Grad Students and Postdocs: Join us for a new drop-in series about research ethics, open to grad students and postdocs across the university. Each session will feature a Stanford researcher talking candidly about an ethical issue in his or her work. Come to ask related questions (you can submit one anonymously in advance if you wish), to share ethical dilemmas you've faced, or just to listen to the conversation.
Talks will be from 12 to 1 p.m. and lunch will be served. Space is limited, so RSVPs are required for each talk. RSVP links will be added below about one month in advance of each session. For questions about the series, please email Anne Newman.
"Ethical dilemmas in studying resilience in vulnerable children"
Jelena Obradović is Associate Professor in the Developmental and Psychological Sciences program in the Graduate School of Education at Stanford University. She received her Ph.D. in developmental psychology from the Institute of Child Development at the University of Minnesota and completed a postdoctoral fellowship in psychophysiology at the University of British Columbia. Obradović is a recipient of an Early Career Research Contribution Award from the Society for Research in Child Development, a William T. Grant Foundation Scholar Award, and a Jacobs Foundation Advanced Research Fellowship. Together with her collaborators, Obradović studies processes that contribute to resilience in diverse groups of children, including immigrant youth, inner-city children from high-risk, low-income backgrounds, and children living in rural Pakistan. Her research examines how the interplay of children’s physiological stress arousal, self-regulatory skills, and the quality of caregiving environments contributes to children’s health, learning and well-being over time.
Mitchell L. Stevens is Associate Professor of Education and (by courtesy) Organizational Behavior and Sociology at Stanford. He studies the organization of US higher education, the quantification of academic performance, and alternative school forms. The author of prize-winning studies of home education and selective college admissions, he currently is writing a book about how US research universities organize research and teaching about the rest of the world. He serves as the third Director of the Scandinavian Consortium for Organizational Research, a cooperative institution that has brought more than 500 scholars to Stanford over a quarter century and catalyzes organizational scholarship worldwide.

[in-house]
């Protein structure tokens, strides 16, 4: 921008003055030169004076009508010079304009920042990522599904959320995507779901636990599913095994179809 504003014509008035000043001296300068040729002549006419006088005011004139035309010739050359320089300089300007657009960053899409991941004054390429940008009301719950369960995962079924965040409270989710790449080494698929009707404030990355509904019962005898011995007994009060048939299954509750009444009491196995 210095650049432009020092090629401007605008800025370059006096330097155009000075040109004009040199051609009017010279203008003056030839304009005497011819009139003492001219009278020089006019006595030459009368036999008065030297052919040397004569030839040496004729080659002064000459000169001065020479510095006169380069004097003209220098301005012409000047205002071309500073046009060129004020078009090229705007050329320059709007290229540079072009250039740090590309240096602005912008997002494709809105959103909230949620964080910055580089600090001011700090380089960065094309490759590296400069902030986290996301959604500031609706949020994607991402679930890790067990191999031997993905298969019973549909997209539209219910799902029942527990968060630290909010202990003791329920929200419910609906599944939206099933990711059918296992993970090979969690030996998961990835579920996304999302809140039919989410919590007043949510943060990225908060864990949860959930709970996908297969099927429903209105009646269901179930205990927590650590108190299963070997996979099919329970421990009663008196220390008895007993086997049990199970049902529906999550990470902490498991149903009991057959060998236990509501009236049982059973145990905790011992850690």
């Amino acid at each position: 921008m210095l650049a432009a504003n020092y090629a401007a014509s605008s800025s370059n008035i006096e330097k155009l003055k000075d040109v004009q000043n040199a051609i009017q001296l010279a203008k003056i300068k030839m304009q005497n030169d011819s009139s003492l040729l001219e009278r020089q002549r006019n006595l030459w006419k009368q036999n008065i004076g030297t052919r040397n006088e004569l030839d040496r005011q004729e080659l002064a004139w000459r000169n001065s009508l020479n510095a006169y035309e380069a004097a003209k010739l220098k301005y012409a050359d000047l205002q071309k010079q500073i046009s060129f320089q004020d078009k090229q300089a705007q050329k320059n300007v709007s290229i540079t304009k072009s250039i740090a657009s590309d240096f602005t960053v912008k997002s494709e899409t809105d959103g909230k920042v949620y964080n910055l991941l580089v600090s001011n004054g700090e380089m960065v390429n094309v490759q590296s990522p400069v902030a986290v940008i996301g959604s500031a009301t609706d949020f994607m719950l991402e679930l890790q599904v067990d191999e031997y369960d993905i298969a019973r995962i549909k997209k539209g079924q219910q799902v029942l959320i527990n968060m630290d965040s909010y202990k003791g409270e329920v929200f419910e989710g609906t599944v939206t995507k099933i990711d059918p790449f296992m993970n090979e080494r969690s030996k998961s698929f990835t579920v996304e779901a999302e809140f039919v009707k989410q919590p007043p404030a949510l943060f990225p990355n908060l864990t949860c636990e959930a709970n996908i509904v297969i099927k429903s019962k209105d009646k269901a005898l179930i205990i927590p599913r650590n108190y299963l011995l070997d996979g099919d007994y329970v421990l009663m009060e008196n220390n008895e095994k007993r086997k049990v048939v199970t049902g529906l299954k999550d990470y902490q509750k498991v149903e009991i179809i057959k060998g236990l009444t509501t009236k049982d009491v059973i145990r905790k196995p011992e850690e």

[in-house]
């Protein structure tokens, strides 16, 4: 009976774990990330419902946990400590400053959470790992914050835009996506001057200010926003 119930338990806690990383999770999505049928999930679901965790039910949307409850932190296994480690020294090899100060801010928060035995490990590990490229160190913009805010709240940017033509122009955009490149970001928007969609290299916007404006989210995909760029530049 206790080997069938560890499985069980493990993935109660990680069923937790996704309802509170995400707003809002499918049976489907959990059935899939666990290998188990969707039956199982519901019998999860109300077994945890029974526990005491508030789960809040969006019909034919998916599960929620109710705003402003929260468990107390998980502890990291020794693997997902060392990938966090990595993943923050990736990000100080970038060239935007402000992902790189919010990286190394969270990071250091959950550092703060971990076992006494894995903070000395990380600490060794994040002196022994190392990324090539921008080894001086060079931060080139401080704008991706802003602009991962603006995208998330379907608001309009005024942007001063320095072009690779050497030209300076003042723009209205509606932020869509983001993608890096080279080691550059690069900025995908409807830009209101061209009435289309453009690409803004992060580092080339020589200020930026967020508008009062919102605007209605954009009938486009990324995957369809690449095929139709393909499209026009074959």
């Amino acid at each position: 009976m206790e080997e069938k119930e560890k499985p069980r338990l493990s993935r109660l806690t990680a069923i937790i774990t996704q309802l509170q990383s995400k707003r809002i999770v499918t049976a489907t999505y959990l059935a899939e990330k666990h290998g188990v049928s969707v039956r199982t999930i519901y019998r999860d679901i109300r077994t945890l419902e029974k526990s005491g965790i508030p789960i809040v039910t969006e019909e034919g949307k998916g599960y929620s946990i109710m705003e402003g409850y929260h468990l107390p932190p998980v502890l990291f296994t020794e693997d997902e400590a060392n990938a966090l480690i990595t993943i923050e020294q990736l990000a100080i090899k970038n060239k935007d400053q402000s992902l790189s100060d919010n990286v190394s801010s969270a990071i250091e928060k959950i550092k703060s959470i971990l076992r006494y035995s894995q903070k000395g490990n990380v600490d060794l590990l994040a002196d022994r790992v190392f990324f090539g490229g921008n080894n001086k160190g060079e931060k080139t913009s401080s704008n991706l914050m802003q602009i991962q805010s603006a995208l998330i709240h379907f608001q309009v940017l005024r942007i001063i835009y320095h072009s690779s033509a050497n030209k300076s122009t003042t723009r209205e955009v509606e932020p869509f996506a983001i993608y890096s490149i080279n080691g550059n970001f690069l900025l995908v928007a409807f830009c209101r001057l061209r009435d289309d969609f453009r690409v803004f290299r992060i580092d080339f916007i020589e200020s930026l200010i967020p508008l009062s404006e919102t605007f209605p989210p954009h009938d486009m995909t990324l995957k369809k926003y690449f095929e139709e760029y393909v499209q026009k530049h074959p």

Katharine Mach is a Senior Research Scientist at Stanford University, an Adjunct Assistant Professor at Carnegie Mellon University, and a Visiting Investigator at the Carnegie Institution for Science. She leads the Stanford Environment Assessment Facility (SEAF). Advancing foundations for action, her research is focused on integrative assessment of climate change risks and response options. The goal is innovating and evaluating new approaches to assessment, simultaneously applying them to inform decisions and policy. Priorities include methods for integrating evidence, applying expert judgment, and communicating resulting syntheses of knowledge. From 2010 until 2015, Mach co-directed the scientific activities of Working Group II of the Intergovernmental Panel on Climate Change, which focuses on impacts, adaptation and vulnerability. This work culminated in the IPCC’s Fifth Assessment Report and its Special Report on Managing the Risks of Extreme Events and Disasters to Advance Climate Change Adaptation. The associated global scientific collaborations have supported diverse climate policies and actions, including the Paris Agreement. Mach received her Ph.D. from Stanford and A.B. from Harvard College.
Tuesday, December 4: Angèle Christin, Assistant Professor of Communication
“Ethical dilemmas in ethnographic work about the effects of algorithms”
Angèle Christin is an Assistant Professor in the Department of Communication and an affiliated faculty member in the Sociology Department and Program in Science, Technology, and Society at Stanford University. She studies how algorithms and analytics transform professional values, expertise and work practices. Her book project focuses on the case of web journalism, analyzing the growing importance of audience metrics (clicks) in web newsrooms in the United States and France. Drawing on ethnographic methods, Christin examines how American and French journalists make sense of traffic numbers in different ways, which in turn has distinct effects on the production of news in the two countries. In a new project, she studies the construction, institutionalization and reception of predictive algorithms in the U.S. criminal justice system. She published two books to date: an ethnographic analysis of a criminal court in the outskirts of Paris (Emergency Hearings: An Inquiry on Judiciary Practice, La Découverte, 2008) and an examination of recent theoretical and methodological trends in sociological research in the United States (Contemporary Sociology in the United States, with E. Ollion, La Découverte, 2012). Christin also worked on a statistical study of music taste and cultural participation in the United States and France, funded by the French Ministry of Culture. She received her Ph.D. in sociology from Princeton University and the EHESS (Paris) in 2014. She is an affiliate at the Data & Society Research Institute.